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Extension > Mark Seeley's WeatherTalk > January 2015

Friday, January 30, 2015

Preliminary Climate Summary for January 2015

Preliminary Climate Summary for January:


January 2015 started out much like last year with a spell of much colder than normal temperatures.  At least five communities saw temperatures plummet to -30 F or colder during the first half of the month.  But unlike last year, the second half of the month brought a long stretch of warmer than normal temperatures to the state, more than offsetting the earlier cold spell.  Most observers report a mean January temperature that ranges from 3 to 5 degrees F warmer than normal, marking this month among the top 20 warmest months of January in state history.  Extremes for the month ranged from -35F on the 13th at Cook (St Louis County) to 49F at Milan on the 19th and at Wells on the 26th. 

Most observers reported a drier than normal month of January.  In fact a number of locations reported less than half of normal precipitation.  On a statewide basis it was the driest January since that of 2008.  For most climate stations the monthly total snowfall was very sparse.  Only a few northern Minnesota locations reported near normal or above normal snowfall for the month.  Those included: International Falls 19.6"; Ely 16.8"; Isabella 16.0", and Orr and Kabetogama 15.8".  Some of these totals may grow higher as there is another chance for snow on Saturday, the last day of the month.  As the end of the month nears, the U.S. Drought Monitor puts 98 percent of the Minnesota landscape into the drier than normal category and roughly 6 percent into the moderate drought category.  Further, an analysis by the DNR-State Climatology Office shows that well over half of the state landscape has 2 inches or less of snow cover, something not seen since late January of 2007.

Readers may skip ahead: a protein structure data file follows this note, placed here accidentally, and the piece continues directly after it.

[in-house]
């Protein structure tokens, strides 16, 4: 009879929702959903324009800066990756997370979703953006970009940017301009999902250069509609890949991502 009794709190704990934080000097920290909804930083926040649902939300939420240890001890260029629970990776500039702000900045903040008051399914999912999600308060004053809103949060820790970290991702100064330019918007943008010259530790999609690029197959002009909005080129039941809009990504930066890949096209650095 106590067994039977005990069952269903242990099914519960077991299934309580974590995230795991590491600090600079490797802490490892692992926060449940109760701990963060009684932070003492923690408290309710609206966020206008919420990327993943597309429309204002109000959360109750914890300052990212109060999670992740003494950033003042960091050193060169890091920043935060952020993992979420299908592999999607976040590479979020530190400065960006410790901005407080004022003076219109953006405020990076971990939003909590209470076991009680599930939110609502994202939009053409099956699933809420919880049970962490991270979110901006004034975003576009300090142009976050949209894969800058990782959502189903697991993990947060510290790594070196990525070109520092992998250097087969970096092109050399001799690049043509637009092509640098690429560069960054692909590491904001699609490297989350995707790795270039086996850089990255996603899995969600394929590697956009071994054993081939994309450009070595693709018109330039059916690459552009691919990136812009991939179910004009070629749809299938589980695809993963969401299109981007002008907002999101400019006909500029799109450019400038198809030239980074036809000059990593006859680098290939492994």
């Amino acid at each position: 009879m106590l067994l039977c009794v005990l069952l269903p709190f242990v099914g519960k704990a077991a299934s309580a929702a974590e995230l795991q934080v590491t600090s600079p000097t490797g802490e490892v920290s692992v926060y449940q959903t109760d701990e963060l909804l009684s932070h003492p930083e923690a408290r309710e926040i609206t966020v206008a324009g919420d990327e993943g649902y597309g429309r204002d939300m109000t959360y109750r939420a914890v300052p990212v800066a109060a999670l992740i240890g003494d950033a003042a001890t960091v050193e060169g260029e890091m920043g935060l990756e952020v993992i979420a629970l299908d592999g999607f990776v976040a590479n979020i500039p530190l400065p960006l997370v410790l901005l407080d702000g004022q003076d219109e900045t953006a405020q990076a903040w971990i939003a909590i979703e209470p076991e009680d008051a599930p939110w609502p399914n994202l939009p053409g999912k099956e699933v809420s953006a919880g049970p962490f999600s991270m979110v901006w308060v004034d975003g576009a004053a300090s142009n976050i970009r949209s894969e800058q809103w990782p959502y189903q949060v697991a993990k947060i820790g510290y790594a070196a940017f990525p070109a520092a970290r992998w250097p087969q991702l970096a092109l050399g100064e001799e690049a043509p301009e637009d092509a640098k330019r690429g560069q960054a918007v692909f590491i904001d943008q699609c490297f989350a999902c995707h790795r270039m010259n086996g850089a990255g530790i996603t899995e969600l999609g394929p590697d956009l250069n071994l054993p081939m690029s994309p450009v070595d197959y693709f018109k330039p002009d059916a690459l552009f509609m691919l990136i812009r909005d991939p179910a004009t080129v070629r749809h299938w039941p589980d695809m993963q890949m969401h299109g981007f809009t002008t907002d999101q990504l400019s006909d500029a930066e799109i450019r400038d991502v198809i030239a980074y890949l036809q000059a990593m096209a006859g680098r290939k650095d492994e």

Another significant climate feature of January was the relative absence of sunny days.  For some locations in the state January brought only 4 or 5 sunny days, the rest being partly or mostly cloudy.  There were some days with fog, freezing drizzle, and freezing rain as well, including Wednesday (Jan 28) of this week.
 

MPR Coverage of Climate Change in Minnesota:

MPR listeners should be aware that the newsroom staff are preparing to bring a multi-faceted examination of climate change and its consequences for Minnesota in a series of reports coming up on "Morning Edition" and "All Things Considered."  Two of the main contributors, Dan Kraker and Elizabeth Dunbar will share their perspectives on preparing this story during the "Morning Edition" program next Monday, Groundhog's Day, famously known as the coldest day in Minnesota history because of a reading of -60F at Tower, MN on February 2, 1996.  I encourage you to listen in.

Weekly Weather Potpourri: